Cayley-Klein “Distance”Here is an account of this “distance” from Lawrence Edwards. |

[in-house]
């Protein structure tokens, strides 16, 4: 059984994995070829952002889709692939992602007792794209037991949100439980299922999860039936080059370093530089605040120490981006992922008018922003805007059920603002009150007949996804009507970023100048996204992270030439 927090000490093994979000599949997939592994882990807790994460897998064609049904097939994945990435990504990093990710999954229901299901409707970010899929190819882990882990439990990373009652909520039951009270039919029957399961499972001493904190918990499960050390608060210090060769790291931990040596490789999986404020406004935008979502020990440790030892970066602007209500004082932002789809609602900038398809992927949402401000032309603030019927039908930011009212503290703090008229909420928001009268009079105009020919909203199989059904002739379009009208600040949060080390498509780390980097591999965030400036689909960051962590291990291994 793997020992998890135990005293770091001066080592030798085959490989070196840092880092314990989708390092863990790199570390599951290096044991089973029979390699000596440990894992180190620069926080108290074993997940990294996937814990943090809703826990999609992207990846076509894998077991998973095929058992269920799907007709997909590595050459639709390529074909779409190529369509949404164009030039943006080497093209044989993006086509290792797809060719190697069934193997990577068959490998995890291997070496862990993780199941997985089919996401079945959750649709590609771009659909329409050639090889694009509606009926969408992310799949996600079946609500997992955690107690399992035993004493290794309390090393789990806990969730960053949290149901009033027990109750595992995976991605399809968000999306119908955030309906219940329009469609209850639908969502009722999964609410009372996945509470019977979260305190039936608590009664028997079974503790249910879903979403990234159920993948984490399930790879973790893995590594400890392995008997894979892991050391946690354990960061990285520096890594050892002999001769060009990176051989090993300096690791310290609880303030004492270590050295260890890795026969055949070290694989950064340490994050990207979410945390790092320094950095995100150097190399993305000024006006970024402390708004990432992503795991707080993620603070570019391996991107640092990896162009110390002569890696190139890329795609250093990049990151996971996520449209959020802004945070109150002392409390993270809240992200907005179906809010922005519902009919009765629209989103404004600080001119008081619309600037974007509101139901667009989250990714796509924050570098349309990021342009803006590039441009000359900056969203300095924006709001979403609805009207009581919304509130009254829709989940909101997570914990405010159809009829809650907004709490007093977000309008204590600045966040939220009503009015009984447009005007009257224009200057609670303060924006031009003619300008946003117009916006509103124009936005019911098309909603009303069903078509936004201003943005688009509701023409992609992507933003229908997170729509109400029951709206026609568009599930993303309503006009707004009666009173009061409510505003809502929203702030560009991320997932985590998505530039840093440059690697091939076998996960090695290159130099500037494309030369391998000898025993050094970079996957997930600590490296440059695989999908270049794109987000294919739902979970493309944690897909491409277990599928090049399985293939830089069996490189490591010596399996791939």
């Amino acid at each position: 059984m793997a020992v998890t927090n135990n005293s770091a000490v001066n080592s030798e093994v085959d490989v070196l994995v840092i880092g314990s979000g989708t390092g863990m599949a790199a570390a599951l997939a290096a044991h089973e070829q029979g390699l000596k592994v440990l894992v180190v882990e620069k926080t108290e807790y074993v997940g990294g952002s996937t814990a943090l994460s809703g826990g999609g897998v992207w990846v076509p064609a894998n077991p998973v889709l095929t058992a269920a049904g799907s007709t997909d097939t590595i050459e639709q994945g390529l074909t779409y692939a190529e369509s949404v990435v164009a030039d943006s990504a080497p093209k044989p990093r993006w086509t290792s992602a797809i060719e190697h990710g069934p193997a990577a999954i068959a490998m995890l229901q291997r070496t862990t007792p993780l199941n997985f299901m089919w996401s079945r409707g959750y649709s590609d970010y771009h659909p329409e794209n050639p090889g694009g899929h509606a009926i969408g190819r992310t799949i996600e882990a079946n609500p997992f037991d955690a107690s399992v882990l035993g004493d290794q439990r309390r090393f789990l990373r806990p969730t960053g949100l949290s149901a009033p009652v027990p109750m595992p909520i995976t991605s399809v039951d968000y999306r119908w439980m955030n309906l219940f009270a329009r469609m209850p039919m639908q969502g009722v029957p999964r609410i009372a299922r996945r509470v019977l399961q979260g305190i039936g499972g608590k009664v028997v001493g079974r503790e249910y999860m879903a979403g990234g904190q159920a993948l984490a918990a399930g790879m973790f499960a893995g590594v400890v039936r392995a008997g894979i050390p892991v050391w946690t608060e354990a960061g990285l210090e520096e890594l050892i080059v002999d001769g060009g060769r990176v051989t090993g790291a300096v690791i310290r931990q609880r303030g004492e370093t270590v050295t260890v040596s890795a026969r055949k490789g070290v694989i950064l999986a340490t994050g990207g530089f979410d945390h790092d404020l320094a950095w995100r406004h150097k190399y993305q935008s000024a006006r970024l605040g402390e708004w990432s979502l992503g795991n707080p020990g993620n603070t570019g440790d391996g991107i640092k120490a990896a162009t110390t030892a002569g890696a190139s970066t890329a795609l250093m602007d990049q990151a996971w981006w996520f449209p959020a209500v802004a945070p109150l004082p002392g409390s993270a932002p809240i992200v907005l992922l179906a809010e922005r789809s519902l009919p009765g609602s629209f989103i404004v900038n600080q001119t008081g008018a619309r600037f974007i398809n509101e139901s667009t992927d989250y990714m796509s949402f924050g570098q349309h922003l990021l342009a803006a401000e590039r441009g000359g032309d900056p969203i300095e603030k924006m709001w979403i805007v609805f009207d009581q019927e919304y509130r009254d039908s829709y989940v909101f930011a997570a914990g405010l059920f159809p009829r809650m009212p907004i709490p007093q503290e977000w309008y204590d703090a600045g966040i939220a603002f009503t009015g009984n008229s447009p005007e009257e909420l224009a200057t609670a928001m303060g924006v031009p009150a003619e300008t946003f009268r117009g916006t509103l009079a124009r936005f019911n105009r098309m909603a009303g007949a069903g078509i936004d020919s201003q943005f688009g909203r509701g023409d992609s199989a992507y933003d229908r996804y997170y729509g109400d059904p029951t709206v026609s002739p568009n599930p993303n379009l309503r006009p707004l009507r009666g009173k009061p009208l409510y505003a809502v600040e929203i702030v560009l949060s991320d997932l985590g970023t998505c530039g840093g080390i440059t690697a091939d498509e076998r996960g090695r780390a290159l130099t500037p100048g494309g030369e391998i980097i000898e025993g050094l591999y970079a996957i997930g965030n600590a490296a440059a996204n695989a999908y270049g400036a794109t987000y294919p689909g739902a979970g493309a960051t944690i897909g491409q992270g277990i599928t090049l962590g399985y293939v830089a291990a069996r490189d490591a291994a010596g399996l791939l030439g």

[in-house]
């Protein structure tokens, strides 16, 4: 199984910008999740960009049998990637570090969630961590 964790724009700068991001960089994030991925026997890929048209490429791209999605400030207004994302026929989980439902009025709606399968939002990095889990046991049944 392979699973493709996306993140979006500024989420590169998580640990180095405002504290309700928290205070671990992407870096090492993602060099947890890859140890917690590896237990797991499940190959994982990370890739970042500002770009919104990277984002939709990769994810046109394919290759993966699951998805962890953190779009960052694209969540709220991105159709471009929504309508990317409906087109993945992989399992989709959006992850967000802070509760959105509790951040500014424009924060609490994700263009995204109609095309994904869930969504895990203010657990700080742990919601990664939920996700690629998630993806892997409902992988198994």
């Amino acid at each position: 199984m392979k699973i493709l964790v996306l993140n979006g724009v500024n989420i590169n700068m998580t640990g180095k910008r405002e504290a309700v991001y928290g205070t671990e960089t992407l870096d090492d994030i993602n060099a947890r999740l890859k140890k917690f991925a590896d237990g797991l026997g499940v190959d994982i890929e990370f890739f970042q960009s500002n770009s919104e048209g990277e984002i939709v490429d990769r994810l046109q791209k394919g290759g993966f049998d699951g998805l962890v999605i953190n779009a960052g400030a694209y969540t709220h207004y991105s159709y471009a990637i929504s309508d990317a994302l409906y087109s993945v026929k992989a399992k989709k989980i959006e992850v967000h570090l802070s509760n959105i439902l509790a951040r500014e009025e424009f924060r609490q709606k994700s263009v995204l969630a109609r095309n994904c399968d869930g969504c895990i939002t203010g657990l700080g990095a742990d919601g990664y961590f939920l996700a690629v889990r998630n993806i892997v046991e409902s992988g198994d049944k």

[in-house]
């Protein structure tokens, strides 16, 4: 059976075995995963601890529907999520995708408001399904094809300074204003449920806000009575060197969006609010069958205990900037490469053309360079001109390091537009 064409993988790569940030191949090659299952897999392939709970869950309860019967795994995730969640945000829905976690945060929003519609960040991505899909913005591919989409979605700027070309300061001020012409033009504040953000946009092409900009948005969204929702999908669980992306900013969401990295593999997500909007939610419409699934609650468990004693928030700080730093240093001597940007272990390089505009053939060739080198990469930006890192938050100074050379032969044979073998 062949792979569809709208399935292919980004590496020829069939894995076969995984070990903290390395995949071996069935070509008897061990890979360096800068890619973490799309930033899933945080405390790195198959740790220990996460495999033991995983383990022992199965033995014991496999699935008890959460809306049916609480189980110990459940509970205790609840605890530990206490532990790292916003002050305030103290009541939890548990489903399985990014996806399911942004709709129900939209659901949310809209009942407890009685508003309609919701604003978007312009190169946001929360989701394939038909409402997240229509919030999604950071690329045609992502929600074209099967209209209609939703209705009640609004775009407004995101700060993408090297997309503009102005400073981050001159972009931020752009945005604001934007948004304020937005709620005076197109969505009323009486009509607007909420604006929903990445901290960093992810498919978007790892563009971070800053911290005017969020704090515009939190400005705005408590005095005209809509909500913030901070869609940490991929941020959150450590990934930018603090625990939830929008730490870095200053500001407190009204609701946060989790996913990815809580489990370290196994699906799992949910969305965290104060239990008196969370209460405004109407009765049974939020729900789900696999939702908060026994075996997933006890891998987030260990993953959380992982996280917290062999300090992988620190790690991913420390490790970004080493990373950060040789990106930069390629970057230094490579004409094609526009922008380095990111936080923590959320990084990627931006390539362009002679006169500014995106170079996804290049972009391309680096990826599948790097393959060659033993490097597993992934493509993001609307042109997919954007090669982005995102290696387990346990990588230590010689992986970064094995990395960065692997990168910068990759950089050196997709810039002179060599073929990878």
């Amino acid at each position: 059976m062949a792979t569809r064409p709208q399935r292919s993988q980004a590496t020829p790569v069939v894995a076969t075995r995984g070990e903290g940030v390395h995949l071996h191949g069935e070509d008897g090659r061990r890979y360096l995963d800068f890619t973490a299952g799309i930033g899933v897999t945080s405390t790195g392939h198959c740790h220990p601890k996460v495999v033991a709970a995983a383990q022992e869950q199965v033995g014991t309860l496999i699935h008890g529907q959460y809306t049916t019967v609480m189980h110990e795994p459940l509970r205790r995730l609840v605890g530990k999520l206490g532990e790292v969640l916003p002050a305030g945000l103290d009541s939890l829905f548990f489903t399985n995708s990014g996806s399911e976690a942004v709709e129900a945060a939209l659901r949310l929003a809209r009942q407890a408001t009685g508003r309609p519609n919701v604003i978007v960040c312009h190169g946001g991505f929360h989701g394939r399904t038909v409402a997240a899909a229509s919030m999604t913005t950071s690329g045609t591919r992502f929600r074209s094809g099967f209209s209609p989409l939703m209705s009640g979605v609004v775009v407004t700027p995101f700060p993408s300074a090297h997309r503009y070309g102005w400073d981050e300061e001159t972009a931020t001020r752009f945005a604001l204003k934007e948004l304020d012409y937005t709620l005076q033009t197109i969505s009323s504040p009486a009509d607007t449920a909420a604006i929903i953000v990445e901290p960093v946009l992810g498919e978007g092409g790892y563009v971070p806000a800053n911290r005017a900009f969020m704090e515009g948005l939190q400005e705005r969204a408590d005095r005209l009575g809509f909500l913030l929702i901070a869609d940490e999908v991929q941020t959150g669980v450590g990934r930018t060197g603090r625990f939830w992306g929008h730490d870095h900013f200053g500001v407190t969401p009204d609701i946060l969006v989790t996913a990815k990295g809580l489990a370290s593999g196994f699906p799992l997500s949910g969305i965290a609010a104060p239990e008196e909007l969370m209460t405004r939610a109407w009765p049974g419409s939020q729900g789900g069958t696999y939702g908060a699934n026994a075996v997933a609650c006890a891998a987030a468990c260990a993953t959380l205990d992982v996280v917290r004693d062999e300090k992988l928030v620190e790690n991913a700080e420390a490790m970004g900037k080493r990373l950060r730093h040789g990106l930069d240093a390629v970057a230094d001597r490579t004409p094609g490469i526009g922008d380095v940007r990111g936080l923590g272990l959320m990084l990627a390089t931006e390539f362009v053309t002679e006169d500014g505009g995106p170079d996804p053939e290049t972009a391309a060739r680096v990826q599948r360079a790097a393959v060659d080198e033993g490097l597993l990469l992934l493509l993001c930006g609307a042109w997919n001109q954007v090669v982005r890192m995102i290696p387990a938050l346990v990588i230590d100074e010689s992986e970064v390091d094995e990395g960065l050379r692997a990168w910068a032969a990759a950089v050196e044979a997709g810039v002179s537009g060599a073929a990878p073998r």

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comment ...We see that the logarithm is there simply for its ability to ‘convert’ multiplication into addition, the better to satisfy our intuition about distance!That is to say, it is there because log _{s} a.b = log _{s} a + log _{s} b, where s is the base of logarithms (if x = s^{y}, then y = log _{s} x). musings ...This may be less contrived and artificial than it might at first seem to be, aswe have at least one sense that works logarithmically. This is our sense of musical pitch. At each multiplication-by-two of audio frequency, we perceive an additional octave. If f_{1} and f_{2} are frequencies, and log _{s} (f_{2} / f_{1}) = x, where (f_{2} / f_{1}) = 2 and x = 1, then s^{1} = 2, which implies that s = 2. Division of a perceived octave into a scale of twelve intervals perceived to be equal (semitones), gives a pitch-difference per semitone of p = (log _{2} 2) / 12 = log _{2} 2^{1/12}, which implies that the ratio of frequencies corresponding to pitches perceived to be a semitone apart is the twelfth root of two. One could be tempted by this to think that human perception of distance in perspective also involves an inherent logarithmic action—but it does not. It is intriguing that reference is almost invariably made to such things as intuition and consciousness in discussions like the foregoing, because these things are faculties, not geometric elements, or numbers—yet here we have a consciousness (that of a ‘being’) said to be capable of making things (numerically) equal! |